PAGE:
The project by Germany-based wpd was trimmed from 29 to 9 turbines in various appeals, but the developer is still proceeding despite questions as to whether it actually has a contract with the Ontario government, and whether the 9-turbine project makes any financial sense.
Among the speakers at the information session was Wind Concerns Ontario president Jane Wilson, who reviewed the findings of the organization’s request for documents on reports of excessive wind turbine noise made to the Ministry of the Environment and Climate Change, under the Freedom of Information and Privacy Act.
“We wondered, what happens to all the reports being made to the government? Here’s what we learned: The government does nothing,” Wilson said.
“This government has completely abdicated its role as a protector of the environment and people. Instead of functioning as a regulator, it is now a facilitator for huge multi-national corporations whose last concern is any benefit to the environment.”
Everybody knows there are health effects
Dr Robert McMurtry said adverse health effects related to wind turbine noise emissions, including inaudible noise and low-frequency noise, are disturbing, especially because both government and industry deny them. “Everyone’s pretending the emperor has clothes,” said Dr McMurtry, a member of the Order of Canada and a former Dean of Medicine. “There are adverse health effects and everybody knows it — that’s why we have setbacks in the first place.”
Other community members spoke on concerns for wildlife, heritage features (the nine turbines will surround the historic Loyalist settlement of Milford), and the effect on citizens’ water wells. While the power developer claimed there would be no problems as a result of sinking huge wind turbine foundations into the ground, which features fragile karst topography, Les Stanfield remarked that there are sinkholes all over the County, and there were concerns about the turbines’ effect on aquifers.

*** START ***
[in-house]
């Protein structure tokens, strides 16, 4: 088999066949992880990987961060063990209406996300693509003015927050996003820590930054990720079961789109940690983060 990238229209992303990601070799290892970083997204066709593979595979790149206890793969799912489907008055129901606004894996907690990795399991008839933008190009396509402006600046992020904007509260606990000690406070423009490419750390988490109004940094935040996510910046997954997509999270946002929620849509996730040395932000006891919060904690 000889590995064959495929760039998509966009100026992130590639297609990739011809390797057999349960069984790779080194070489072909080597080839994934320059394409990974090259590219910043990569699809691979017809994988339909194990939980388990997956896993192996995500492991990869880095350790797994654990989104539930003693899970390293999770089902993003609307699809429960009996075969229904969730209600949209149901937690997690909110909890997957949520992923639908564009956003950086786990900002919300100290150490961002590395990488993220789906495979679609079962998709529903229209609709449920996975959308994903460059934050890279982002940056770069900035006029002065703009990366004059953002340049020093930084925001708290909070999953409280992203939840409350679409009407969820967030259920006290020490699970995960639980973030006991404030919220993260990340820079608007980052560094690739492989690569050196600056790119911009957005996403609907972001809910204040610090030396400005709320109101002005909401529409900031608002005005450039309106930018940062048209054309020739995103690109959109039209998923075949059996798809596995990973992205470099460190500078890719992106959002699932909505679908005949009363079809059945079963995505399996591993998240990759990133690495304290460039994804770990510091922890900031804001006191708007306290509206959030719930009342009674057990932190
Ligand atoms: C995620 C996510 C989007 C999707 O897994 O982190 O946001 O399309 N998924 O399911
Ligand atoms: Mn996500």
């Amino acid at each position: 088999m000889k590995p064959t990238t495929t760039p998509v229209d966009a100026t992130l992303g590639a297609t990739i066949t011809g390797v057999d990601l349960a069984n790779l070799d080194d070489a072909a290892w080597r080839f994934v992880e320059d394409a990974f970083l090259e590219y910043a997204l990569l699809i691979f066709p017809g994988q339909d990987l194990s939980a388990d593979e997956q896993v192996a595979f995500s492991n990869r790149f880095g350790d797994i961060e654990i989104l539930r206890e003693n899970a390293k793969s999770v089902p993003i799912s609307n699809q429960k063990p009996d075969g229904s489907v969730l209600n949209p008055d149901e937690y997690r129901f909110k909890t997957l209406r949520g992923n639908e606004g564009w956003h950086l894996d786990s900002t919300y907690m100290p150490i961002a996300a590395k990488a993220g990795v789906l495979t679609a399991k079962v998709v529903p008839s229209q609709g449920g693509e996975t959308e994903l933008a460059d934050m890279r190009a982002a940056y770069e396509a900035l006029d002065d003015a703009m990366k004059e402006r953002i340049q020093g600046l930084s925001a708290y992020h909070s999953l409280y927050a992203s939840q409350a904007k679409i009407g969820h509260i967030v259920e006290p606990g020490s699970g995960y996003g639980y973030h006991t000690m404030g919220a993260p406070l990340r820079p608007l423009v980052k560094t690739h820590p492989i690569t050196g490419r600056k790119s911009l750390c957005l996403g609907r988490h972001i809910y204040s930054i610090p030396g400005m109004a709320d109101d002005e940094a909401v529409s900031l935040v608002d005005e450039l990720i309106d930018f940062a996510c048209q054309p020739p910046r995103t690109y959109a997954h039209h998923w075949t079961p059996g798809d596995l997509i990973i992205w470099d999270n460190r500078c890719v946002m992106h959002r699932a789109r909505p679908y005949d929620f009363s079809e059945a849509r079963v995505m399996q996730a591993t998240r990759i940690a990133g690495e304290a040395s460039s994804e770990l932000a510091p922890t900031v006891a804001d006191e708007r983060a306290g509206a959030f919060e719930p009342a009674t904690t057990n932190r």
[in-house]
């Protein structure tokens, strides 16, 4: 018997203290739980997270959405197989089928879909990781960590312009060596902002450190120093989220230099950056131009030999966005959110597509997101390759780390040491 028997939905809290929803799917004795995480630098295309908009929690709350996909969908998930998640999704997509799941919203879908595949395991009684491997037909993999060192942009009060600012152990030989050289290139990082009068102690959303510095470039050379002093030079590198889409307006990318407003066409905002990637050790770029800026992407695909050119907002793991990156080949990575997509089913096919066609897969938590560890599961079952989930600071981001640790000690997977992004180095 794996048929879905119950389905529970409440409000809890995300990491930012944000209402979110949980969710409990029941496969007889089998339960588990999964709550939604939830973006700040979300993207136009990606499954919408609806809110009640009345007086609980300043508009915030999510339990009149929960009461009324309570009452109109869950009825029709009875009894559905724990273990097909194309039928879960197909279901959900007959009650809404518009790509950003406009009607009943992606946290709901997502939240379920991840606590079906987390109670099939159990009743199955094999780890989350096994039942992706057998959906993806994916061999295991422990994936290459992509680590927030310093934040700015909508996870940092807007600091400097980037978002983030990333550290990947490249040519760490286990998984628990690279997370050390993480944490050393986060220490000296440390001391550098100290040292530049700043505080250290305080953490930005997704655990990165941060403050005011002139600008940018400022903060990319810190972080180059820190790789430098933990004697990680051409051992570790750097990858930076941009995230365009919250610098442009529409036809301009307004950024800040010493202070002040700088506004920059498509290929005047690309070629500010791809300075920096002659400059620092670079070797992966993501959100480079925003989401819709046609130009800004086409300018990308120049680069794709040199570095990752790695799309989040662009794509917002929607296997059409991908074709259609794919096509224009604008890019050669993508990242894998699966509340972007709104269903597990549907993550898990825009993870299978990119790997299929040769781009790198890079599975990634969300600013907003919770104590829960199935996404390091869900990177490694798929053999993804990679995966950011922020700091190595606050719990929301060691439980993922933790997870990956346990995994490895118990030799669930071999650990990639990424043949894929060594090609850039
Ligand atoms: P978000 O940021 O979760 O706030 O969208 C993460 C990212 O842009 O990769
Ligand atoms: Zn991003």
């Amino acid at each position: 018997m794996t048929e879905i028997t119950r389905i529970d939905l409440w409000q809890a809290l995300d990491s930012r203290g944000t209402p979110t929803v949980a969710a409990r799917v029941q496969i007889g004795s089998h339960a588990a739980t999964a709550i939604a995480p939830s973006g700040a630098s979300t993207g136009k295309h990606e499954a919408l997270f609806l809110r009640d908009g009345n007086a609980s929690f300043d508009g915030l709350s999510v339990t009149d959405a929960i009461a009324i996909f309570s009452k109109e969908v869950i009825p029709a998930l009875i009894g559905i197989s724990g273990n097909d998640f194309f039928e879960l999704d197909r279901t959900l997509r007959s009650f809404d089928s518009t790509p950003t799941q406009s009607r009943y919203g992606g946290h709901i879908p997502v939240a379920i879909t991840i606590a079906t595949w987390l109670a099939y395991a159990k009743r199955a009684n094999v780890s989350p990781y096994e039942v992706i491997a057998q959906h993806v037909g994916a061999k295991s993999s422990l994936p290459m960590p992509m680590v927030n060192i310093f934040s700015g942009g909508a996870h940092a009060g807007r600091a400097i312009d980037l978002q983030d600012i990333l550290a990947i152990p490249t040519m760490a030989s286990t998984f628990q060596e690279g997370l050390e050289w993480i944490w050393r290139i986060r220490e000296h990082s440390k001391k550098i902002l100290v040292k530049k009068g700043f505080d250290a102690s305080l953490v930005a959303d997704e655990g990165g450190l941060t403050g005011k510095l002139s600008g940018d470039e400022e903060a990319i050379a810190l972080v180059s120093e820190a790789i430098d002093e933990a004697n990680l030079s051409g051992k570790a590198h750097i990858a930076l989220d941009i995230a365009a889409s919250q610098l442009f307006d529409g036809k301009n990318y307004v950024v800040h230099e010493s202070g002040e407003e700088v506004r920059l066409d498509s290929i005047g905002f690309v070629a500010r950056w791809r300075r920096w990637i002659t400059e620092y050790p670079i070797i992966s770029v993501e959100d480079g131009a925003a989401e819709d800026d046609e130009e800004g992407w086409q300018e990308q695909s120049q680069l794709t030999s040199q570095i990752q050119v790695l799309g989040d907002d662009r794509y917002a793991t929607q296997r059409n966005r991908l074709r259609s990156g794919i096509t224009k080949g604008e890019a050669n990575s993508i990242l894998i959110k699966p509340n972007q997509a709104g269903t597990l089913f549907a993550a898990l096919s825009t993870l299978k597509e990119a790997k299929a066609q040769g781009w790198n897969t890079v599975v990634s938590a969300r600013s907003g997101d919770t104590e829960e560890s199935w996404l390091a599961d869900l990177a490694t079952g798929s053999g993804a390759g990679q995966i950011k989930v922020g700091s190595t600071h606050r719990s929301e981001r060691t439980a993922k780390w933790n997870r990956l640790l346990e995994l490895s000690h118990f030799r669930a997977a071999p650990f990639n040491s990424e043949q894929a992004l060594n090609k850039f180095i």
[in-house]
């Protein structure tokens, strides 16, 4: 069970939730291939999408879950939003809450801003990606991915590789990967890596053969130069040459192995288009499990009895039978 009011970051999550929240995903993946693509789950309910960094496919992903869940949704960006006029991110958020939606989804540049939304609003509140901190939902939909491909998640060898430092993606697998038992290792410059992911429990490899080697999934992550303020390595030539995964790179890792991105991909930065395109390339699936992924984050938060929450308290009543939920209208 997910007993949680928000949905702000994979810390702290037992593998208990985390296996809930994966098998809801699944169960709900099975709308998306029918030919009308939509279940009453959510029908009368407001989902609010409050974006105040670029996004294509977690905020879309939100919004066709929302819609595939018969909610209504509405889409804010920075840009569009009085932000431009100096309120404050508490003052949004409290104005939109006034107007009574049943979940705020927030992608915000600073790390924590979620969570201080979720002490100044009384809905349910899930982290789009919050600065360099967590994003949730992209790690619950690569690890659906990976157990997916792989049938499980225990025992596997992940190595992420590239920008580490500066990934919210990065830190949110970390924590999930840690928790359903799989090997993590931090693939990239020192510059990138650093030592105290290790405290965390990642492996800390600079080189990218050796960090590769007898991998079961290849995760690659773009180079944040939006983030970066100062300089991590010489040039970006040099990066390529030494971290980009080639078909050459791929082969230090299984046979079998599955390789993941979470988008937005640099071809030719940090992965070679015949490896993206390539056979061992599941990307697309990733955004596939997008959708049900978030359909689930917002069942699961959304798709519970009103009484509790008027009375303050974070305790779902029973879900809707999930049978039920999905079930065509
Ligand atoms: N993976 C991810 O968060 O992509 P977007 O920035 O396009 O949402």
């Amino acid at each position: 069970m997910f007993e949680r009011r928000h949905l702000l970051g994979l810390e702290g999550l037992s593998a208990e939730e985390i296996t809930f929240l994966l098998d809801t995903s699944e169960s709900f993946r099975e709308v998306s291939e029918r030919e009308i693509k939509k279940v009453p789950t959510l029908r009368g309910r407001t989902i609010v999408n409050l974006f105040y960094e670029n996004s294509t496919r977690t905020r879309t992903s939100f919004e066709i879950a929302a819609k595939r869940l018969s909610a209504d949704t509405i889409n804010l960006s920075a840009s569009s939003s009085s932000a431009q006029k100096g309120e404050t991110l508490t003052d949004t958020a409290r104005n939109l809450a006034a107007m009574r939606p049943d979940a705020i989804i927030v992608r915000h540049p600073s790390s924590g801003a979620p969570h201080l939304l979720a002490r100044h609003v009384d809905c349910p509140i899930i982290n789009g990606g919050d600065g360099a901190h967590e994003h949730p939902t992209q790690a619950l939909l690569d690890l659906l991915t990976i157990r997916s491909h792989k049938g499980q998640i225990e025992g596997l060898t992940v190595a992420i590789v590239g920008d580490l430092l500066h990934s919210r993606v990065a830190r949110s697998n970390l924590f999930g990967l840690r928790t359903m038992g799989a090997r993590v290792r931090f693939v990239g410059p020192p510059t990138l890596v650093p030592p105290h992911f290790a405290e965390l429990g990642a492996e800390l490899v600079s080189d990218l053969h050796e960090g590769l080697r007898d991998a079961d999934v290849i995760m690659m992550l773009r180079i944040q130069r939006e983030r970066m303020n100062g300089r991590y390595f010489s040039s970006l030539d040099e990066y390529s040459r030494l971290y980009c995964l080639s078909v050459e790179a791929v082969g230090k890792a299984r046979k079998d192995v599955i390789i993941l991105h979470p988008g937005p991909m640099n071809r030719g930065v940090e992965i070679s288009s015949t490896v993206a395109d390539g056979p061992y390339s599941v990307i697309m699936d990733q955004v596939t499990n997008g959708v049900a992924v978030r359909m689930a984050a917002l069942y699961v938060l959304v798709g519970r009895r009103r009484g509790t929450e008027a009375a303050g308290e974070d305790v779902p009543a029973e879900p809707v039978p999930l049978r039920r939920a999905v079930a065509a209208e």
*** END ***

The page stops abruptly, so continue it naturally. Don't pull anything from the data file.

MPP Todd Smith said loudly, what no one had said was that the whole push for wind power and the Green Energy Act was “the biggest con job” ever in Ontario.” Obviously, he said, repealing the controversial act is mandatory.
Renowned vintner Norman Hardie said the power project “must not go ahead.” Eco-tourism, the County’s economy, and the entire character of the area would be irreparably damaged, he said.
Power not needed
The last speaker was Prince Edward County Mayor Robert Quaiff who said that the project must not proceed, and nothing less than 100-percent success in stopping it was acceptable. He questioned the contract with the IESO, and the feasibility of the project. “I can’t understand why [wpd] is doing this? Are they punishing our community for daring to oppose them?”
Wilson added to her presentation that at the time of the event, wind power was being constrained or held back at record levels in Ontario, according to IESO data for Sunday.
“That just adds insult to injury,” she said.
Residents last week filed notice of legal action against the Independent Electricity Systems Operator or IESO over the project, which they say has no legal contract. The first court date is November 17 in Picton. Donations accepted at the community group website.
Friday October 6th, 2017 was a work day just before the Thanksgiving weekend. At 10 AM that morning, Ontario’s electricity ratepayers had much to be thankful for. Power generation from wind amounted to just 27 MWh, but that 27 MWh wasn’t really needed as nuclear, hydro and a little gas were providing all the power we needed. And, both hydro and gas were capable of producing lots more if Ontario demand required it.
The hourly Ontario energy price (HOEP) during that hour was $13.50/MWh (megawatt hour) so the value of the 27 MWh that wind produced in that hour cost ratepayers about $365.